Cooling, Noise, and Power

For my last set of benchmarks take a look at a few of the card details that help show what kind of power supply and case you might need. By testing the power, noise, and cooling we can really see what sets similar cards apart. For the R9 280 Gaming 2G I started off with power testing. I get an idle wattage and then run through Heaven Benchmark 4.0 and note the peak wattage pulled. It is possible you will see higher numbers when testing using something like Furmark but this gives us an idea of real world performance. So just like the R9 285 the R9 30 performed extremely well at idle, pulling one of the lowest idle numbers we have seen. Under load the card did pull a little more than the original R9 285 did but it is right in the middle of the new GTX 970 and GTX 980 that are known for their relatively low power draw. At 390 watts our 6 core test bench with water cooling would run on just about any power supply although I would still leave a nice buffer.

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Next I ran through three noise tests to see just how noisy that Twin Frozr cooler was. Not surprisingly it performed really well. At 100% fan speed it is below the median meaning it runs quieter than more than half of the cards tested. At 50% fan speed we can better see what we would expect for noise while gaming and even there the numbers are great. Then of course when it comes to idle testing the R9 380 Gaming 2G is added to the growing list of cards that have no idle noise at all because the fans turn off.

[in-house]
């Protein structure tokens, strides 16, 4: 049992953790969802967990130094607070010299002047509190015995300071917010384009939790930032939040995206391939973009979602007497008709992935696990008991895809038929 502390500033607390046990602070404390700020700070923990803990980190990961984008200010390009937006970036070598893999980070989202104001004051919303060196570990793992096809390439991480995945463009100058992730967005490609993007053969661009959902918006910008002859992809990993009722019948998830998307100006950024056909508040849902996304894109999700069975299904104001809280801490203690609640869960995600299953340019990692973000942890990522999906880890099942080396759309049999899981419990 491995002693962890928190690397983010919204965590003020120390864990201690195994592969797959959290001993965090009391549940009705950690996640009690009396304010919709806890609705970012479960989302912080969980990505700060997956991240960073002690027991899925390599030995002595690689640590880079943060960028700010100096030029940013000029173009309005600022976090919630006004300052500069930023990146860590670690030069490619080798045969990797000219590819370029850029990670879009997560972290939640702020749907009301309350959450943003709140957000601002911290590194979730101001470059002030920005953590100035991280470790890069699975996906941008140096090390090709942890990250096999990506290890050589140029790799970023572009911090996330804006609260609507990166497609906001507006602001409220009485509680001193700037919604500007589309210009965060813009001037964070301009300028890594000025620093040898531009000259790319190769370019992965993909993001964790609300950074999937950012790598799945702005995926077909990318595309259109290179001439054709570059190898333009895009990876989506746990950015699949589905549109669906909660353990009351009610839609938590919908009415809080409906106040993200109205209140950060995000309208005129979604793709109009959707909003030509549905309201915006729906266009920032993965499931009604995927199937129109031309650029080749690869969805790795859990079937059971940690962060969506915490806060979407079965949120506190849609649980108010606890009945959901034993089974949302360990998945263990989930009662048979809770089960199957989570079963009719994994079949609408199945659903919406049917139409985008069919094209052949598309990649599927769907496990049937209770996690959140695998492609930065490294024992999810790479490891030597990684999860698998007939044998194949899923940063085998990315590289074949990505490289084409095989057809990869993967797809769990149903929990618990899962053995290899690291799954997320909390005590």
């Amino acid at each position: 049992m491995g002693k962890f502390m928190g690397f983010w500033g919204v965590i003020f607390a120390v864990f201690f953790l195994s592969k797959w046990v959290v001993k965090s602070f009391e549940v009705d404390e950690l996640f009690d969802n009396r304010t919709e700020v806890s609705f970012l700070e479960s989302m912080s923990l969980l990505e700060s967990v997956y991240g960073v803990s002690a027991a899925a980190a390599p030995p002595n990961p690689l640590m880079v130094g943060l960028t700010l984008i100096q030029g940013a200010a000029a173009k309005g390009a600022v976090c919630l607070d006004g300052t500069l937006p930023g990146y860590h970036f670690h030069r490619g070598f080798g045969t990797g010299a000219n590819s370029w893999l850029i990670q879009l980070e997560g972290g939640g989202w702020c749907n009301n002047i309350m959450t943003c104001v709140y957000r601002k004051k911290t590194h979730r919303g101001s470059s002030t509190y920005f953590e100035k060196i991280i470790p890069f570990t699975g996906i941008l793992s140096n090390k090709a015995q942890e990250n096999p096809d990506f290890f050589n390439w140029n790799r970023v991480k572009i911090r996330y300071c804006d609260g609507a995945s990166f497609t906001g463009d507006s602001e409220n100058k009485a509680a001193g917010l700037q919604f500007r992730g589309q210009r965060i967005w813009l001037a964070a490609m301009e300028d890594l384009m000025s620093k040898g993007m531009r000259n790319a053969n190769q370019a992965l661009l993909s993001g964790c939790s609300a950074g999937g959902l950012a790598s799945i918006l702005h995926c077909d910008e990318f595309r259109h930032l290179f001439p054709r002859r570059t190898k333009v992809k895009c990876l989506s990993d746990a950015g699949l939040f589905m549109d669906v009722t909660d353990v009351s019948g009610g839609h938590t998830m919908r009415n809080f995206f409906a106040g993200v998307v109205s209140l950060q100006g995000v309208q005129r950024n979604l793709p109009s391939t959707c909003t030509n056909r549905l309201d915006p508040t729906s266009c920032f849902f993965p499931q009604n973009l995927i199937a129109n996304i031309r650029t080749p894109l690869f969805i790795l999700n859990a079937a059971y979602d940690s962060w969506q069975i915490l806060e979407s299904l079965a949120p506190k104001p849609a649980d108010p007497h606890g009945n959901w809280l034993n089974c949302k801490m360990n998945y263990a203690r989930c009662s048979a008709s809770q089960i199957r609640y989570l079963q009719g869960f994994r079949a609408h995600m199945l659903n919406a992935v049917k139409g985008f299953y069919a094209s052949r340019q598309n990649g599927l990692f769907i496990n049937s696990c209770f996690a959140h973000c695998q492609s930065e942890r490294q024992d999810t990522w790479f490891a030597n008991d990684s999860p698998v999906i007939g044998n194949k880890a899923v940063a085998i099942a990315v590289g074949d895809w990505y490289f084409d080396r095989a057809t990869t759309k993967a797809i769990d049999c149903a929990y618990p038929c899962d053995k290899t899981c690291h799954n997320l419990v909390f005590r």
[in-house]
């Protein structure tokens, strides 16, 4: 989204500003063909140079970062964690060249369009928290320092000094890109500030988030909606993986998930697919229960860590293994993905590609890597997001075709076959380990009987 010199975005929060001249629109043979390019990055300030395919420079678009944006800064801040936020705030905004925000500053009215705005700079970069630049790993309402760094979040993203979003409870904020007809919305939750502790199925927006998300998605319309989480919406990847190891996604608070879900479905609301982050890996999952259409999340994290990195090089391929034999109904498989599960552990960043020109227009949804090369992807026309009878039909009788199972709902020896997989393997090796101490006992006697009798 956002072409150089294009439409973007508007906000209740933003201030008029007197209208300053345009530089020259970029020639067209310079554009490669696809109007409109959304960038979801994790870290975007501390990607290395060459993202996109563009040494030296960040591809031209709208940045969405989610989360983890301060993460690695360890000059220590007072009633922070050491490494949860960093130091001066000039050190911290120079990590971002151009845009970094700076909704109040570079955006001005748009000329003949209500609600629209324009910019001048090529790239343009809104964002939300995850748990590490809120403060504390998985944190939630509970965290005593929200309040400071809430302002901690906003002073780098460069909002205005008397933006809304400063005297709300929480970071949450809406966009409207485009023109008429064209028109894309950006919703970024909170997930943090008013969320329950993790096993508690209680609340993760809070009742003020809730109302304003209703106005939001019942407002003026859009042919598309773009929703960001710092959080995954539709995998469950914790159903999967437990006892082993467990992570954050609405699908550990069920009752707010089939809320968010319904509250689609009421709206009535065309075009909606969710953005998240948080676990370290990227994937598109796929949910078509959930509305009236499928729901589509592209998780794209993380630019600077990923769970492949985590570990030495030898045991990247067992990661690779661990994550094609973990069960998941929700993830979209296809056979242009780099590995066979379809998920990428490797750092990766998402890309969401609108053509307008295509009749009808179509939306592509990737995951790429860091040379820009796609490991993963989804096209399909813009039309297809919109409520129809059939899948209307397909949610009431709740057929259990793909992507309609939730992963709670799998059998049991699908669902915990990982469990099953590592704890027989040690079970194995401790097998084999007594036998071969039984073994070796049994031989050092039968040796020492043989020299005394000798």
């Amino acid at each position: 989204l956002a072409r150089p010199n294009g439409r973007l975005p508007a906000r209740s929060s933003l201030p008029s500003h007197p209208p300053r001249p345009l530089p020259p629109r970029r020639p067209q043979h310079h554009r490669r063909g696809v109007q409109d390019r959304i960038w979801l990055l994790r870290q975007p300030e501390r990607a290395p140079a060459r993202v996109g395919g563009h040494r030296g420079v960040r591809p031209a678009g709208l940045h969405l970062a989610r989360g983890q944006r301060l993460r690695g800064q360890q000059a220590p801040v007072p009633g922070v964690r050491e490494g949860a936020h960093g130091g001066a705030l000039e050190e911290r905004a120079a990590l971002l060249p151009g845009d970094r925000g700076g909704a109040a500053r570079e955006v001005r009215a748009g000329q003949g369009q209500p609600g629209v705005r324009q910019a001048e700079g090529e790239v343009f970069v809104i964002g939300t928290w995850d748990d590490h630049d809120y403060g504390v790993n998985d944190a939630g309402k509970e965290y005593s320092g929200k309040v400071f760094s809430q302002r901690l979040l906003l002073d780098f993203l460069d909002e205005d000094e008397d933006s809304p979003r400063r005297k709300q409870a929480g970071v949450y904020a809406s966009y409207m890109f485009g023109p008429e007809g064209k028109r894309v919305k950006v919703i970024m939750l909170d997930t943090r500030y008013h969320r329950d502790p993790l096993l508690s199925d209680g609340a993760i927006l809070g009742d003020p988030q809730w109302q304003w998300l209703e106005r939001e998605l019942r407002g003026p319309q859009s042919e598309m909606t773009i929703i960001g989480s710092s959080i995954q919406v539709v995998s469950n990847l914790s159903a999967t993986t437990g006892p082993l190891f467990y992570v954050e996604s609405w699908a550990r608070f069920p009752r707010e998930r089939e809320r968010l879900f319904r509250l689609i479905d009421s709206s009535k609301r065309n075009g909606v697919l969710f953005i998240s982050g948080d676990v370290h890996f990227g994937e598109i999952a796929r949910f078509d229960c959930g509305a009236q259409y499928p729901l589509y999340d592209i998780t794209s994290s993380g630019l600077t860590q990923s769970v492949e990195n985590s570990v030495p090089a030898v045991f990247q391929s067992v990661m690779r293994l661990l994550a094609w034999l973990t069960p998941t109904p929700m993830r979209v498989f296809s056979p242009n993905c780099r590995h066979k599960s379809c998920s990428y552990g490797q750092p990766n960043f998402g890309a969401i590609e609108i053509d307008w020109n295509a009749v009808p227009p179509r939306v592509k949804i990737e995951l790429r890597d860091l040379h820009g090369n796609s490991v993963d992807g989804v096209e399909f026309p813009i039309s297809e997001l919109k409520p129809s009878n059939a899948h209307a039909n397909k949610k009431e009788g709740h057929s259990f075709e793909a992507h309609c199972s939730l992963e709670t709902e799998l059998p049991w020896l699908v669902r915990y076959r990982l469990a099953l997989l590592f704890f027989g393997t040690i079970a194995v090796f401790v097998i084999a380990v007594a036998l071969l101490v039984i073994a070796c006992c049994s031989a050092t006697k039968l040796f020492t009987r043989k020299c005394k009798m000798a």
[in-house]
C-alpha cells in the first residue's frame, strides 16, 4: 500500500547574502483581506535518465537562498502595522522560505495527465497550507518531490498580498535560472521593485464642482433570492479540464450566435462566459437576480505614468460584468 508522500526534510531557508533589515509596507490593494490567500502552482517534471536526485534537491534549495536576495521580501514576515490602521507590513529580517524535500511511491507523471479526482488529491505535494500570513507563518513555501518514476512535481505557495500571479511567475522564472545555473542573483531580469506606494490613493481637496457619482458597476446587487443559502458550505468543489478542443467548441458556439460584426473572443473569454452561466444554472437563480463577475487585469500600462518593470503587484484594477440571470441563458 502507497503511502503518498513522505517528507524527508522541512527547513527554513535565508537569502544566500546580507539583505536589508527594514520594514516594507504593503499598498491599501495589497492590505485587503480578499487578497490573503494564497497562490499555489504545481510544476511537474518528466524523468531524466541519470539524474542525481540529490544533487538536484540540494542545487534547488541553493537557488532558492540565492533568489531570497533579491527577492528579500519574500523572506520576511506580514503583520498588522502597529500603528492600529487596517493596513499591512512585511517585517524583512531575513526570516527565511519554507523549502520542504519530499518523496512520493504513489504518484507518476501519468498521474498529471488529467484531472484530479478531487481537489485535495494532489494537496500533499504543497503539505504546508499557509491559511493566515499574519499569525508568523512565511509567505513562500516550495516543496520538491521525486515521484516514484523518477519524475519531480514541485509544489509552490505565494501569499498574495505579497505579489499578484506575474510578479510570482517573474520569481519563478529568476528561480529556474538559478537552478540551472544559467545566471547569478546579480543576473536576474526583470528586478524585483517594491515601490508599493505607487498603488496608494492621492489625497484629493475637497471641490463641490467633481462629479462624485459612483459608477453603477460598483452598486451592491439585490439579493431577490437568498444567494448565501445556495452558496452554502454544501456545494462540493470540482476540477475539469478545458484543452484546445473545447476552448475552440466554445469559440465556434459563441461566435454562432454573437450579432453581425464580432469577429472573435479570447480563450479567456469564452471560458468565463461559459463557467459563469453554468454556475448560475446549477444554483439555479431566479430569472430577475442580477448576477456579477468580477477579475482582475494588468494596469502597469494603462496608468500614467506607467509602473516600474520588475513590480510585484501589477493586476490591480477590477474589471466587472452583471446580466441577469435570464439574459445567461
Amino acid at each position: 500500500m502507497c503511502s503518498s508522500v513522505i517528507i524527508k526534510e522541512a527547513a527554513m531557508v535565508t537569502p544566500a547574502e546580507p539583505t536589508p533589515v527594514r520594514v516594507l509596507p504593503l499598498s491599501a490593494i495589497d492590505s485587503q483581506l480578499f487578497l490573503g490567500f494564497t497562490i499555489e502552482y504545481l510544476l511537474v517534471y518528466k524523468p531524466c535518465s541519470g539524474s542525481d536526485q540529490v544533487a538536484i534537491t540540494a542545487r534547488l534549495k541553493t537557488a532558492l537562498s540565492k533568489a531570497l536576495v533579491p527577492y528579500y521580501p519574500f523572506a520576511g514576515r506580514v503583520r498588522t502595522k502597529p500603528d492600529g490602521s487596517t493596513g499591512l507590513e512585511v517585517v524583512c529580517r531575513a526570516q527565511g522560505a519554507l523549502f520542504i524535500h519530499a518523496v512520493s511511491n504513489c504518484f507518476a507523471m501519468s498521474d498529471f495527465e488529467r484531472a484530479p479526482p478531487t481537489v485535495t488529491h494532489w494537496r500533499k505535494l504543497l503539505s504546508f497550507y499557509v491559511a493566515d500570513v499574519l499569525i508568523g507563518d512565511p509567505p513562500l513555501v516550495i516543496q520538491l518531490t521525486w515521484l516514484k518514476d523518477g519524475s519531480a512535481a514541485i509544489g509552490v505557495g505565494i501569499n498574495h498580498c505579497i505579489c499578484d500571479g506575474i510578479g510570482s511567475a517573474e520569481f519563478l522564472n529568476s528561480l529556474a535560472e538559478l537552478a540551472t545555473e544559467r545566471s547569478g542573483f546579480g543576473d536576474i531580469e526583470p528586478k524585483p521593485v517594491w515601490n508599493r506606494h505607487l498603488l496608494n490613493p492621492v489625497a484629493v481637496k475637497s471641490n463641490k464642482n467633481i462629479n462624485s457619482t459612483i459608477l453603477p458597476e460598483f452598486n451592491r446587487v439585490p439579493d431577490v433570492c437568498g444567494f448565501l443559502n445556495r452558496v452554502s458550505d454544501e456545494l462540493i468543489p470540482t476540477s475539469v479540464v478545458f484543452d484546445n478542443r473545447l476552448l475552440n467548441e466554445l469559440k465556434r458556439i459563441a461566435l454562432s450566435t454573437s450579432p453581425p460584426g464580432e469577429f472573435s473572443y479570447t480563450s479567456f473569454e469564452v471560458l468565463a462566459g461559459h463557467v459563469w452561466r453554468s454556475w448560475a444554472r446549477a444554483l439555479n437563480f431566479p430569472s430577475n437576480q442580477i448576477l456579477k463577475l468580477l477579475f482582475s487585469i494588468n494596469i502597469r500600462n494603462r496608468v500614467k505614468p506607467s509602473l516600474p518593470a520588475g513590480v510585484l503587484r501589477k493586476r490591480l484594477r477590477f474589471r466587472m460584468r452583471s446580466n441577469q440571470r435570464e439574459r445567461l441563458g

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The last test is to see how hot the card will get when gaming. We do test on an open test bench so you can expect numbers to get a little higher in a closed case but the MSI did well with a peak temp of 66 degrees. This is spot on for where most of the cards with aftermarket coolers fall but it is good to know it will run cool.

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